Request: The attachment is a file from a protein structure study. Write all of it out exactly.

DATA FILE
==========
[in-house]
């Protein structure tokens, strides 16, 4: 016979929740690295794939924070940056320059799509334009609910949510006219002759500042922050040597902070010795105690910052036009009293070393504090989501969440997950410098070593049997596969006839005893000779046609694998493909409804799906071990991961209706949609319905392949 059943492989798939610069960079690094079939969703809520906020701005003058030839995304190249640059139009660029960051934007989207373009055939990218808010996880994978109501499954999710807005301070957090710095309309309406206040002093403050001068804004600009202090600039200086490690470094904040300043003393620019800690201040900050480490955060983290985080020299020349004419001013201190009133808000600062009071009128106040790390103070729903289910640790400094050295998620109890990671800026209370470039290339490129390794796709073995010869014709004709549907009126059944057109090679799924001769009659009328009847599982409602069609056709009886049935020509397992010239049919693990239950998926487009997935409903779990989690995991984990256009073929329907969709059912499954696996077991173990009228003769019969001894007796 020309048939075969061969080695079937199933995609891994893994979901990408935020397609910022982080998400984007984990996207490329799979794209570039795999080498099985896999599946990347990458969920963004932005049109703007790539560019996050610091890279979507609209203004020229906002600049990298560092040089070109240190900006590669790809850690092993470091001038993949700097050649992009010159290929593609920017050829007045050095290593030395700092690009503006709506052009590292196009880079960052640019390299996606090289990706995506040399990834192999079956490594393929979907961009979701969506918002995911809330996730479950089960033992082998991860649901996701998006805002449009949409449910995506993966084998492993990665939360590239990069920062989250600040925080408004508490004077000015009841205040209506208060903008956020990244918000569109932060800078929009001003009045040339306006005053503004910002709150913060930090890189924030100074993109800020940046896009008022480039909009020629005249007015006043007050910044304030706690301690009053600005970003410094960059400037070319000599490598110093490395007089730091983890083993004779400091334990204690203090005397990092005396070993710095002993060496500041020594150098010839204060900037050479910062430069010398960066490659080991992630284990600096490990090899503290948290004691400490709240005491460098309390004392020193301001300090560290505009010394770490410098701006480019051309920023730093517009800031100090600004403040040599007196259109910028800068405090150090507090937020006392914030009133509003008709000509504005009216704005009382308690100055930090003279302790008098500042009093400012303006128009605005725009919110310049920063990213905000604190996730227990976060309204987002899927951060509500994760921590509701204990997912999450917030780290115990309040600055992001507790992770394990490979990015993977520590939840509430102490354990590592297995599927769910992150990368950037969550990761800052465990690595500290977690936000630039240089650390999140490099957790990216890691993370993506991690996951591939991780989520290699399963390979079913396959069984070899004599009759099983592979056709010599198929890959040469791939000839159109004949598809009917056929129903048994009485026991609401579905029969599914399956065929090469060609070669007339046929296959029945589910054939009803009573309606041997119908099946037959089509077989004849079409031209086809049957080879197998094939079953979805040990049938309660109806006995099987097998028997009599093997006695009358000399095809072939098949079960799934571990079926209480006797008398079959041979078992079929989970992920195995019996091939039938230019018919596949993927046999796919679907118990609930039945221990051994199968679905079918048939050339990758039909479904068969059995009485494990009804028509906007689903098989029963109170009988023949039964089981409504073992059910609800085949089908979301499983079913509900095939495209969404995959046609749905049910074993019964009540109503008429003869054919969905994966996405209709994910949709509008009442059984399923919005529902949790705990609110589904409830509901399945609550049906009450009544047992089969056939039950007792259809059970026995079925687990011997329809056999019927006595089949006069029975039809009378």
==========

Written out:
[in-house]
């Protein structure tokens, strides 16, 4: 016979929740690295794939924070940056320059799509334009609910949510006219002759500042922050040597902070010795105690910052036009009293070393504090989501969440997950410098070593049997596969006839005893000779046609694998493909409804799906071990991961209706949609319905392949 059943492989798939610069960079690094079939969703809520906020701005003058030839995304190249640059139009660029960051934007989207373009055939990218808010996880994978109501499954999710807005301070957090710095309309309406206040002093403050001068804004600009202090600039200086490690470094904040300043003393620019800690201040900050480490955060983290985080020299020349004419001013201190009133808000600062009071009128106040790390103070729903289910640790400094050295998620109890990671800026209370470039290339490129390794796709073995010869014709004709549907009126059944057109090679799924001769009659009328009847599982409602069609056709009886049935020509397992010239049919693990239950998926487009997935409903779990989690995991984990256009073929329907969709059912499954696996077991173990009228003769019969001894007796 020309048939075969061969080695079937199933995609891994893994979901990408935020397609910022982080998400984007984990996207490329799979794209570039795999080498099985896999599946990347990458969920963004932005049109703007790539560019996050610091890279979507609209203004020229906002600049990298560092040089070109240190900006590669790809850690092993470091001038993949700097050649992009010159290929593609920017050829007045050095290593030395700092690009503006709506052009590292196009880079960052640019390299996606090289990706995506040399990834192999079956490594393929979907961009979701969506918002995911809330996730479950089960033992082998991860649901996701998006805002449009949409449910995506993966084998492993990665939360590239990069920062989250600040925080408004508490004077000015009841205040209506208060903008956020990244918000569109932060800078929009001003009045040339306006005053503004910002709150913060930090890189924030100074993109800020940046896009008022480039909009020629005249007015006043007050910044304030706690301690009053600005970003410094960059400037070319000599490598110093490395007089730091983890083993004779400091334990204690203090005397990092005396070993710095002993060496500041020594150098010839204060900037050479910062430069010398960066490659080991992630284990600096490990090899503290948290004691400490709240005491460098309390004392020193301001300090560290505009010394770490410098701006480019051309920023730093517009800031100090600004403040040599007196259109910028800068405090150090507090937020006392914030009133509003008709000509504005009216704005009382308690100055930090003279302790008098500042009093400012303006128009605005725009919110310049920063990213905000604190996730227990976060309204987002899927951060509500994760921590509701204990997912999450917030780290115990309040600055992001507790992770394990490979990015993977520590939840509430102490354990590592297995599927769910992150990368950037969550990761800052465990690595500290977690936000630039240089650390999140490099957790990216890691993370993506991690996951591939991780989520290699399963390979079913396959069984070899004599009759099983592979056709010599198929890959040469791939000839159109004949598809009917056929129903048994009485026991609401579905029969599914399956065929090469060609070669007339046929296959029945589910054939009803009573309606041997119908099946037959089509077989004849079409031209086809049957080879197998094939079953979805040990049938309660109806006995099987097998028997009599093997006695009358000399095809072939098949079960799934571990079926209480006797008398079959041979078992079929989970992920195995019996091939039938230019018919596949993927046999796919679907118990609930039945221990051994199968679905079918048939050339990758039909479904068969059995009485494990009804028509906007689903098989029963109170009988023949039964089981409504073992059910609800085949089908979301499983079913509900095939495209969404995959046609749905049910074993019964009540109503008429003869054919969905994966996405209709994910949709509008009442059984399923919005529902949790705990609110589904409830509901399945609550049906009450009544047992089969056939039950007792259809059970026995079925687990011997329809056999019927006595089949006069029975039809009378």